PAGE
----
Choosing the anesthetic and sedative drugs for supraventricular tachycardia ablations: A focused review

Greta Vladinov, Lilibeth Fermin, Renee Longini, Yanett Ramos, Edward Maratea

Research output: Contribution to journalReview articlepeer-review

3 Scopus citations

Abstract

This study provides a review of the contemporary literature for the effects of most commonly used anesthetic drugs for sedation and anesthesia during adult electrophysiologic (EP) studies where supraventricular tachycardias (SVT) need to be induced for diagnostic purposes and/or catheter ablation. Some medications may affect cardiac electrophysiology and conduction, altering the ability to induce the arrhythmia, and may have negative impact on mapping and ablation treatment. The objective of the study is to determine the best sedative choice during SVT ablations. The authors searched MEDLINE, PubMed, and Google Scholar databases for published articles within the past 20 years (1998-2018) that have evaluated the effects of common anesthetic drugs during SVT ablations. Further articles were identified through crossreferencing, discussion with electrophysiologists, and hand-searching key electrophysiology and anesthesia journals. Eight review articles, two randomized control trials, six prospective observational studies, one retrospective observational study, and two case reports were included in this review. Seven of the studies focused on the pediatric population. The findings about the effects of the commonly used anesthetics are discussed further in detail. Sevoflurane had no clinically important effects on sinoatrial (SA) node activity, or the normal atrioventricular (AV), or accessory pathway. Midazolam and fentanyl, alone or in combination, neither alter the inducibility of reentrant tachycardia nor have they shown to affect the SA node, refractory periods of AV conduction, or accessory pathways. Similar findings were reported by investigators with propofol, except for ectopic atrial tachycardia in children, which remained un-inducible in one of the studies. Remifentanil and dexmedetomidine lengthened both sinus cycle and AV conduction. Dexmedetomidine increased the atrial refractory period and diminished atrial excitability. Ketamine shortened atrial conduction and successfully returned prolongation of sinus node conduction due to dexmedetomidine. In conclusion, the current literature regarding sedation for SVT studies in the adult population is sparse. Midazolam, propofol, fentanyl, and remifentanil can be used safely in patients undergoing EP studies without significant interference with electrophysiological variables or the inducibility of reentrant tachycardias in usual clinical doses. Low-dose ketamine has potential use as an adjunctive medication in the EP lab and additional studies would be beneficial. The effects of dexmedetomidine on conduction and arrhythmia inducibility during SVT ablation is not as clear as studies have yielded conflicting results, and may not be the best choice for sedation in this patient population.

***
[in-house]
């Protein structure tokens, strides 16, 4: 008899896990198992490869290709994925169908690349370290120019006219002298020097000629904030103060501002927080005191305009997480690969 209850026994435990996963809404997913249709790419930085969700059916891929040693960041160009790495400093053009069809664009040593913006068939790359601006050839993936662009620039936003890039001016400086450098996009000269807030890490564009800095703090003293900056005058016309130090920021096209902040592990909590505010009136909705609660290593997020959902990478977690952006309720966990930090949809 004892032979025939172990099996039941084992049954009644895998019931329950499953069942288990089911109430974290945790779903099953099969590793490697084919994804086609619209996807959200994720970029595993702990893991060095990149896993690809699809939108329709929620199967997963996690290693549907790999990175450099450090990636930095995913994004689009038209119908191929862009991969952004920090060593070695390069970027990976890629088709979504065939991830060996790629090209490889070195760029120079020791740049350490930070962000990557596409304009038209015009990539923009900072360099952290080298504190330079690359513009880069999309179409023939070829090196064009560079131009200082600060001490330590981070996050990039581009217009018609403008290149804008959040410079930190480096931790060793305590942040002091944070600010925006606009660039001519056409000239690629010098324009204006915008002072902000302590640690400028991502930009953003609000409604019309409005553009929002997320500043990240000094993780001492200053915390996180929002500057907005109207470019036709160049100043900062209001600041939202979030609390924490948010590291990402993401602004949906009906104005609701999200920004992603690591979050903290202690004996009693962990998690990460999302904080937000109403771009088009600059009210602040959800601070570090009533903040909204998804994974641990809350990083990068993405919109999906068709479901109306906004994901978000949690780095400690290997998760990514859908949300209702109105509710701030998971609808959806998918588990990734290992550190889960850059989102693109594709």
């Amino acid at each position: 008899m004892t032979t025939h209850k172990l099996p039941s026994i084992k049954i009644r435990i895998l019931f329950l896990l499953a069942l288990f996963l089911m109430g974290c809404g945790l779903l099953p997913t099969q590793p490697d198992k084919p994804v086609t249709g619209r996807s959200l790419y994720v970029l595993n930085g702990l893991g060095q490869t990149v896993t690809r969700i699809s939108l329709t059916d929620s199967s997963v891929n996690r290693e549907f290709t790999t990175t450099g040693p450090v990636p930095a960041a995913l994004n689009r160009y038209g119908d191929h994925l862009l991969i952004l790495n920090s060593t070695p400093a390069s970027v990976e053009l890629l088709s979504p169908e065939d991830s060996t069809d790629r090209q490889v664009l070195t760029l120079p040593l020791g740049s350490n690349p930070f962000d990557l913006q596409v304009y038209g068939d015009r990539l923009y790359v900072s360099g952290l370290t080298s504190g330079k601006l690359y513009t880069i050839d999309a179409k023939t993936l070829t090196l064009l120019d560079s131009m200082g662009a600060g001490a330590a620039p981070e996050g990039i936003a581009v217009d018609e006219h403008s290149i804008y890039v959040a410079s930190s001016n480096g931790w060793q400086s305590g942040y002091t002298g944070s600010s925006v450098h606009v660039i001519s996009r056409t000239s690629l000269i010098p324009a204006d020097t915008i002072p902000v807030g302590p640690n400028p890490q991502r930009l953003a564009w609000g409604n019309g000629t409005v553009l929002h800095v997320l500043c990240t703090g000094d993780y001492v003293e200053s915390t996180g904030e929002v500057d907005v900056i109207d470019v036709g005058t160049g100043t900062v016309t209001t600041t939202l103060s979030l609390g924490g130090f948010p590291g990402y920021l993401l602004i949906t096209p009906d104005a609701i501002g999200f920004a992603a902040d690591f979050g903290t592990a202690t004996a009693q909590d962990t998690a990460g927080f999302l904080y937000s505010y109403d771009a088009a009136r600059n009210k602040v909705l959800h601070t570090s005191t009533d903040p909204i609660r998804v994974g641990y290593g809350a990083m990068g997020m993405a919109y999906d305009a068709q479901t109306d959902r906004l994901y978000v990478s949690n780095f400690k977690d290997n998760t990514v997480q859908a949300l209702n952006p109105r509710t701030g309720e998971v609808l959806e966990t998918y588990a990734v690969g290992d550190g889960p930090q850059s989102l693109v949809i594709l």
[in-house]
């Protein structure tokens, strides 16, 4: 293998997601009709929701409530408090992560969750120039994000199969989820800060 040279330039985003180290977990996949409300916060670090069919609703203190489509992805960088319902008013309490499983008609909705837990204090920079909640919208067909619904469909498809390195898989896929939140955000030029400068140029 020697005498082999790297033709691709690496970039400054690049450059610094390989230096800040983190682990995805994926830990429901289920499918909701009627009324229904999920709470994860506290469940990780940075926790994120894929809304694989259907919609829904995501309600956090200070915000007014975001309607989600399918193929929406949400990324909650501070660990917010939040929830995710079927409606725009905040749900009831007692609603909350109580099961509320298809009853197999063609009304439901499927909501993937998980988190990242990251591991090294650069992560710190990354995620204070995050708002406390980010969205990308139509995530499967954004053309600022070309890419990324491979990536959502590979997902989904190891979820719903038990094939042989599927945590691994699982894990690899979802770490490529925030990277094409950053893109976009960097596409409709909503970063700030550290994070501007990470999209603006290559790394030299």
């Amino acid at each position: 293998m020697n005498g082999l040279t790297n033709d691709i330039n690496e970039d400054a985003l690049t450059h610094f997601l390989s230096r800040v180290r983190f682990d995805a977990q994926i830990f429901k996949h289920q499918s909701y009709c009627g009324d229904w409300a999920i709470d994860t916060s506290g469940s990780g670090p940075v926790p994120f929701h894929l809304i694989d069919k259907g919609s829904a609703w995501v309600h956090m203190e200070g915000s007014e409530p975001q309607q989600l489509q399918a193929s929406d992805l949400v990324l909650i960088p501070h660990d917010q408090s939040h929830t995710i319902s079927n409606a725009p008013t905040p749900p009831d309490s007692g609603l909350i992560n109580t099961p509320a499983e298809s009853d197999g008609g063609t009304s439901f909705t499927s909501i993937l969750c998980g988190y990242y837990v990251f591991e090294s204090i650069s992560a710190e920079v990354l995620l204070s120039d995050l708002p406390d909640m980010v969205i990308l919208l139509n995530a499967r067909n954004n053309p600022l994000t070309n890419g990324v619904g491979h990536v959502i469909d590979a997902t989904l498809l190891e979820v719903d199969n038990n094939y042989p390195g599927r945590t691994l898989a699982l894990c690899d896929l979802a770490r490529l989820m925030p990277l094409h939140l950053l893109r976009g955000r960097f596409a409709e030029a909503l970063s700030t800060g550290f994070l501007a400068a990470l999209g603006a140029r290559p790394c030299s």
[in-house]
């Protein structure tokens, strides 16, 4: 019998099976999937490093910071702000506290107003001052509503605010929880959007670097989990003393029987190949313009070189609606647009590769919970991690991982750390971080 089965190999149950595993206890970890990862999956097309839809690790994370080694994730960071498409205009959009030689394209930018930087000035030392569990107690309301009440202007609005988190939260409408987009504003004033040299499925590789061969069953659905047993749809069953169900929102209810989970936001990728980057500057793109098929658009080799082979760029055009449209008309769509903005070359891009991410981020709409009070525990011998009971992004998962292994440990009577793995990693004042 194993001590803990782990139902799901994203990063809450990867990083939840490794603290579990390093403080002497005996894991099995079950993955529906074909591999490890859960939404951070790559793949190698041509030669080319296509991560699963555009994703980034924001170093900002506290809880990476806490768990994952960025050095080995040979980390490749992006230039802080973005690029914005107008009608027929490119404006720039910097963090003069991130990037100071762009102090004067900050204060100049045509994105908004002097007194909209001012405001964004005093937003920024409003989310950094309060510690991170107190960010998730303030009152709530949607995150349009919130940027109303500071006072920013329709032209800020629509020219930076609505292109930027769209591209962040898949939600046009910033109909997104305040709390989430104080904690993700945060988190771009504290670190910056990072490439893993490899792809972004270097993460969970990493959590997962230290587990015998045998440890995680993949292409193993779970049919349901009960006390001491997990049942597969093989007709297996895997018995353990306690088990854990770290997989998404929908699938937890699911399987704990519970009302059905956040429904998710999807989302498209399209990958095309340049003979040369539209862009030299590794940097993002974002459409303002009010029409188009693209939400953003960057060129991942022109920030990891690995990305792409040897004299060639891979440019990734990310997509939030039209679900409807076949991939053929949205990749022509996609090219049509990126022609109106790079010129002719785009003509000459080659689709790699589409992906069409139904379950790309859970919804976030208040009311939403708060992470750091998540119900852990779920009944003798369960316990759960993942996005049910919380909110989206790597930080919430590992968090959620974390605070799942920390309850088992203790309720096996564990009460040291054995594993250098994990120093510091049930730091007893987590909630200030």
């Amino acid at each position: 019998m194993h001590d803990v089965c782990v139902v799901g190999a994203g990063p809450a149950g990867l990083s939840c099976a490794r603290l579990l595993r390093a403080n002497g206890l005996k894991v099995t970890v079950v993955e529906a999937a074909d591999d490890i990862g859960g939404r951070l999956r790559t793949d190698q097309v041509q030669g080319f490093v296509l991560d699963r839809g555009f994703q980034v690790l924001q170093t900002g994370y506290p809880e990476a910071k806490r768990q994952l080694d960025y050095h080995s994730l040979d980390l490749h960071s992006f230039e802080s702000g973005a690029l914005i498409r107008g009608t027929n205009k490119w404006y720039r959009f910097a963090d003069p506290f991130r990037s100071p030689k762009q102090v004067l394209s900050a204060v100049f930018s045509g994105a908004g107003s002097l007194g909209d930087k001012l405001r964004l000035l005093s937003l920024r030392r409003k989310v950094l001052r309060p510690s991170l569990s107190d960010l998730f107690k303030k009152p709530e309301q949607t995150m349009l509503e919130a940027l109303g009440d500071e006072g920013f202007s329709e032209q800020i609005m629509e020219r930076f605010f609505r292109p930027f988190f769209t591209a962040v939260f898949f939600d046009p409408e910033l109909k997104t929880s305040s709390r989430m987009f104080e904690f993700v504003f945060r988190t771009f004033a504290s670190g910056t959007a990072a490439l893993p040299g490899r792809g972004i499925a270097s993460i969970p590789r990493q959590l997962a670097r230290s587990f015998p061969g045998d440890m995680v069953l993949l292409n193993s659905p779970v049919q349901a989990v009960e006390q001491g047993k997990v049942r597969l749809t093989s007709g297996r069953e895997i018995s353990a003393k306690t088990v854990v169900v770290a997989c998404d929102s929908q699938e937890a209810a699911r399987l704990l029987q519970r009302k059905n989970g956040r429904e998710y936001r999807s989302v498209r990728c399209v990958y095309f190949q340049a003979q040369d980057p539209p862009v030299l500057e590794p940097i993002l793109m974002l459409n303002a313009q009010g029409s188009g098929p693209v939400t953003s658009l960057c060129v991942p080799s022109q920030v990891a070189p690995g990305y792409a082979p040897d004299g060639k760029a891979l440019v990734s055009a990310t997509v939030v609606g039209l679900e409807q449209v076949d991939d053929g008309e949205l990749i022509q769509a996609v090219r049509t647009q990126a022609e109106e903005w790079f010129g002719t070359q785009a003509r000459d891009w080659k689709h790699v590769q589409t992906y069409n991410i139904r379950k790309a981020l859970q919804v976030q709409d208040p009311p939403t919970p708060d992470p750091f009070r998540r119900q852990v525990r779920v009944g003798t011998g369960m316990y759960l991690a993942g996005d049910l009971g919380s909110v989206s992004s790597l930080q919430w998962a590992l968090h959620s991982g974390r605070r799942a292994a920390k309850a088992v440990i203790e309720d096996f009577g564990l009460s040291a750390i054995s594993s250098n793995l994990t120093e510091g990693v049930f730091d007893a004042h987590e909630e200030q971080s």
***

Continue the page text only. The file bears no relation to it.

Original languageEnglish (US)
Pages (from-to)1555-1563
Number of pages9
JournalPACE - Pacing and Clinical Electrophysiology
Volume41
Issue number11
DOIs
StatePublished - Nov 1 2018

Keywords

  • anesthetic drugs
  • electrophysiology—clinical
  • sedation for SVT
  • SVT ablation

ASJC Scopus subject areas

  • Cardiology and Cardiovascular Medicine

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